The story of the 1960 revolution in Cuba that I learned in school never took into account the conditions that hundreds of thousands of Cubans lived in nor told of the economic investments of the U.S. and our complacency with a sitting president who took his position by force.  My history lesson slandered the revolution and its leaders—Fidel Castro, Camilo Cienfuegos, and Che Guevara (also completely ignoring his iconic status in numerous Latin American countries).  I was taught that this government was violent, ousted the President and at base was in complete opposition to democracy.  The culmination of this lesson was solidified in the said audacity of the revolutionaries to distribute goods (food and housing) and services (education and healthcare) to the vast numbers of people in poverty.   My history book never pointed out that the anger and the even further position of the economic embargo of the U.S. government rested on the reality that the goods and services distributed belonged to U.S. citizens and corporations gained under undemocratic governments who ignored the needs of its own people for the favor of the U.S.

Now, as noted in my disclaimer, I am not supporting a political candidate nor government.  I am not, in this piece, a blind cheerleader for Castro.  Rather, I am thinking about this history and how we frame what and how we think about things.  This past June, I traveled to Cuba.  I am still astounded by the number of people who have remarked to me—“Oh, yeah, now that Cuba has opened itself up to us.”  I have tried with all tact to say, “Cuba has never closed itself to us or to other tourists.  We, as U.S. citizens, have always been allowed to travel to Cuba.  It is the U.S. Government that has forbidden re-entry into the U.S. directly from Cuba.  And, in addition, we have not been allowed to bring goods from Cuba into the U.S.”  In other words, the policy has forbidden us, as free people, to travel where we like and spend our money how we like.  Cuba has always welcomed us.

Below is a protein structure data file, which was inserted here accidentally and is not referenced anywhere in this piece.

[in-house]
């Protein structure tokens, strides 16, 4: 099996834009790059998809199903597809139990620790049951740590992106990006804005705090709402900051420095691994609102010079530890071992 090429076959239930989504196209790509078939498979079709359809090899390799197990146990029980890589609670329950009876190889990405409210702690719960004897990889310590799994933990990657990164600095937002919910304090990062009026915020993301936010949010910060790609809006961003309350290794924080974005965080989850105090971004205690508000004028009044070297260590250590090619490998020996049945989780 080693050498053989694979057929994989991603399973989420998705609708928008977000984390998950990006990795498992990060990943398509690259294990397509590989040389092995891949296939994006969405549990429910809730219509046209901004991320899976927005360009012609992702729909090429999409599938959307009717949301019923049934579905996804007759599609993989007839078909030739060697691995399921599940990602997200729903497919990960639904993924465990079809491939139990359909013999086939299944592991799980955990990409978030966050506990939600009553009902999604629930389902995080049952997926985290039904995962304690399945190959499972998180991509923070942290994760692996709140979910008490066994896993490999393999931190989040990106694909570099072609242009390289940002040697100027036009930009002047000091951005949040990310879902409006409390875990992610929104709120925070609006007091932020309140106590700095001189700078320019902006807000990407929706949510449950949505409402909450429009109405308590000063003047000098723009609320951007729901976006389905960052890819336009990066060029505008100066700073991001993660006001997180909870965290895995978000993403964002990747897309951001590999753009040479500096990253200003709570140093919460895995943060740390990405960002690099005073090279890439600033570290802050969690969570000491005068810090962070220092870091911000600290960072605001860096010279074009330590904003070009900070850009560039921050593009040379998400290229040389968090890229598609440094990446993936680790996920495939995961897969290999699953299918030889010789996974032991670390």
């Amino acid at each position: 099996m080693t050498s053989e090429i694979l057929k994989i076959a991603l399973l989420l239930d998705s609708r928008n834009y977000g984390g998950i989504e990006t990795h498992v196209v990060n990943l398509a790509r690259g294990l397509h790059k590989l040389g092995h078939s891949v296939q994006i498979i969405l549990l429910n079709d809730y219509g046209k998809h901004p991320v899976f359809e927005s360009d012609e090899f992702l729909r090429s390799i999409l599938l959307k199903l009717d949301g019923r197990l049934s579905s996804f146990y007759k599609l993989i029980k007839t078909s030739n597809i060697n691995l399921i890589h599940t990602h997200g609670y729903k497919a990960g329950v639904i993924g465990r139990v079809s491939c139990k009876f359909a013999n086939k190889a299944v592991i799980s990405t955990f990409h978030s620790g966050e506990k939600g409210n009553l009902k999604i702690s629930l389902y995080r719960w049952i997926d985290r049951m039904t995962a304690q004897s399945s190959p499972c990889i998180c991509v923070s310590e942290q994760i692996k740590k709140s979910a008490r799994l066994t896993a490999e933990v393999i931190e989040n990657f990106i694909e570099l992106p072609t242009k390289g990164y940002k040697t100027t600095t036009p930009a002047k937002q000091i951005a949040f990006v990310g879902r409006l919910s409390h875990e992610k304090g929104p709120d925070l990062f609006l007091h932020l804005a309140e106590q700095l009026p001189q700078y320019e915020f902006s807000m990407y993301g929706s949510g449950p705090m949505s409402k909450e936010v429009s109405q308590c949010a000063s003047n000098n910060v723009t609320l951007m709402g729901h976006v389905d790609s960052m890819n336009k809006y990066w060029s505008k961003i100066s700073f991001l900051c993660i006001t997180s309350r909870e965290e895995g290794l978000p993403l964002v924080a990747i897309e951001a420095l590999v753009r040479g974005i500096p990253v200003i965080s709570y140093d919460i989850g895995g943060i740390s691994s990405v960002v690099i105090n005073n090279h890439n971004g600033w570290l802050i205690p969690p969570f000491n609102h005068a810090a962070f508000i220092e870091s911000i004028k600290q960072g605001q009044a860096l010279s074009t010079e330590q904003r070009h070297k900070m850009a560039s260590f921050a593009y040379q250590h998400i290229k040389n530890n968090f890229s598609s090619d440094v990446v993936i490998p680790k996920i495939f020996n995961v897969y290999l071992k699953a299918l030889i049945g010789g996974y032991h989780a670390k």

I am well aware of the critiques lodged against a socialist economy.  However, I think it is vital that we not rant against an economic system and claim our distrust of it is because we assert it is undemocratic.  This is a logical fallacy.  Economic systems and governments are not the same thing.  After all, the U.S. invested in a pre-1960 capitalist Cuba when a very undemocratic government ruled.  We have since 1960 not supported a socialist economy in Cuba, despite the fact that it was regular ordinary people who supported and constituted the revolution; and, it is the people, now, who elect representatives to their local governments and to the national committee.  My question, have we not supported Cuba because it has a socialist economy?  Or is it because we have named and acted toward the government as though we believe it to be undemocratic?  If it is the latter, which is what I learned in school, then we must account for all the decades of supporting an undemocratic government in Cuba, which also happened to support capitalism.  In addition, how do we explain the current democratic processes in Cuba today?  And, if this is our line of thinking, at what point do we need to examine (and possibly critique) our own seemingly democratic processes in the U.S.?  Or, perchance, do we not support Cuba because we feel as though goods have been stolen from U.S. citizens?  If this is the case, then, we must keep better accounting books and first pay for all that was acquired from the Cuban people at unfair prices or with no payment at all prior to demanding our own reparations.